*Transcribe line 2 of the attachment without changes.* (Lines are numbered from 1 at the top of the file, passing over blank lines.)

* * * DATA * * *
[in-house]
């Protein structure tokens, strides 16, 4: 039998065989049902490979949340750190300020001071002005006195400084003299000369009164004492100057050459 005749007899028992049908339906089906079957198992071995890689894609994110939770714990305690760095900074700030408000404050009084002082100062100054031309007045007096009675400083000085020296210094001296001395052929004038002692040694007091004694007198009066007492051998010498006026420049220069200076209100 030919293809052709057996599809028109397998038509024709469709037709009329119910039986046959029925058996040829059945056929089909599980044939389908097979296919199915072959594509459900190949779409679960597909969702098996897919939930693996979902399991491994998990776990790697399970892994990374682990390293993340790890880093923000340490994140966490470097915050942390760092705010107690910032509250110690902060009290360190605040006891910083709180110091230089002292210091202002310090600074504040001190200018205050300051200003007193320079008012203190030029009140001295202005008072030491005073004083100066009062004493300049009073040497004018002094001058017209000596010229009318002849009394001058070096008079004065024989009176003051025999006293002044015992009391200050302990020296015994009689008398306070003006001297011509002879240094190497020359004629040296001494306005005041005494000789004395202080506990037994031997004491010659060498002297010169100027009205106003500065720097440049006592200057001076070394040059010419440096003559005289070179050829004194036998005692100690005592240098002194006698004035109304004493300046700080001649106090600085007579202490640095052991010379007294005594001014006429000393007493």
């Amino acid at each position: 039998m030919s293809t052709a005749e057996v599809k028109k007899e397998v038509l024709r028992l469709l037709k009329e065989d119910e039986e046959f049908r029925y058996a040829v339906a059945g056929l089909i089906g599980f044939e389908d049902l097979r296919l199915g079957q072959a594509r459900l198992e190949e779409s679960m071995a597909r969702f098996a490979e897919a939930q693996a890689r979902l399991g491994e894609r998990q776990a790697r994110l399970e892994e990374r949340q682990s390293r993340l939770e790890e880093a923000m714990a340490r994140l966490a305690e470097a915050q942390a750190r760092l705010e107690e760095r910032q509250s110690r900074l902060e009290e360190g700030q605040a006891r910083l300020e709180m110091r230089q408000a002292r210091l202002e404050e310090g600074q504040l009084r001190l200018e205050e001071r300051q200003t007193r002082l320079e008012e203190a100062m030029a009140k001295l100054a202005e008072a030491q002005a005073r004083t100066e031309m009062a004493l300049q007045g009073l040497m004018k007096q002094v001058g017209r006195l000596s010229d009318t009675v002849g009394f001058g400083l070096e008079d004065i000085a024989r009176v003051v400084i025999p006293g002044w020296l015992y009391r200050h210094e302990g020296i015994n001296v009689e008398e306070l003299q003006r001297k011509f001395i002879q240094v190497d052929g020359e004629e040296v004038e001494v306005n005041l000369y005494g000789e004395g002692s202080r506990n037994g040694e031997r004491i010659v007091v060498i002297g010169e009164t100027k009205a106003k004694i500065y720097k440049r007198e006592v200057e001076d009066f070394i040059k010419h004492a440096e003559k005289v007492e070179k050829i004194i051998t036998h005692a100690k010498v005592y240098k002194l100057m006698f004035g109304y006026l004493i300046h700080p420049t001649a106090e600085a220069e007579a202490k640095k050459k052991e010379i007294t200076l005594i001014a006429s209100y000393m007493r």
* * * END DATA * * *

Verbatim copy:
């Protein structure tokens, strides 16, 4: 039998065989049902490979949340750190300020001071002005006195400084003299000369009164004492100057050459 005749007899028992049908339906089906079957198992071995890689894609994110939770714990305690760095900074700030408000404050009084002082100062100054031309007045007096009675400083000085020296210094001296001395052929004038002692040694007091004694007198009066007492051998010498006026420049220069200076209100 030919293809052709057996599809028109397998038509024709469709037709009329119910039986046959029925058996040829059945056929089909599980044939389908097979296919199915072959594509459900190949779409679960597909969702098996897919939930693996979902399991491994998990776990790697399970892994990374682990390293993340790890880093923000340490994140966490470097915050942390760092705010107690910032509250110690902060009290360190605040006891910083709180110091230089002292210091202002310090600074504040001190200018205050300051200003007193320079008012203190030029009140001295202005008072030491005073004083100066009062004493300049009073040497004018002094001058017209000596010229009318002849009394001058070096008079004065024989009176003051025999006293002044015992009391200050302990020296015994009689008398306070003006001297011509002879240094190497020359004629040296001494306005005041005494000789004395202080506990037994031997004491010659060498002297010169100027009205106003500065720097440049006592200057001076070394040059010419440096003559005289070179050829004194036998005692100690005592240098002194006698004035109304004493300046700080001649106090600085007579202490640095052991010379007294005594001014006429000393007493």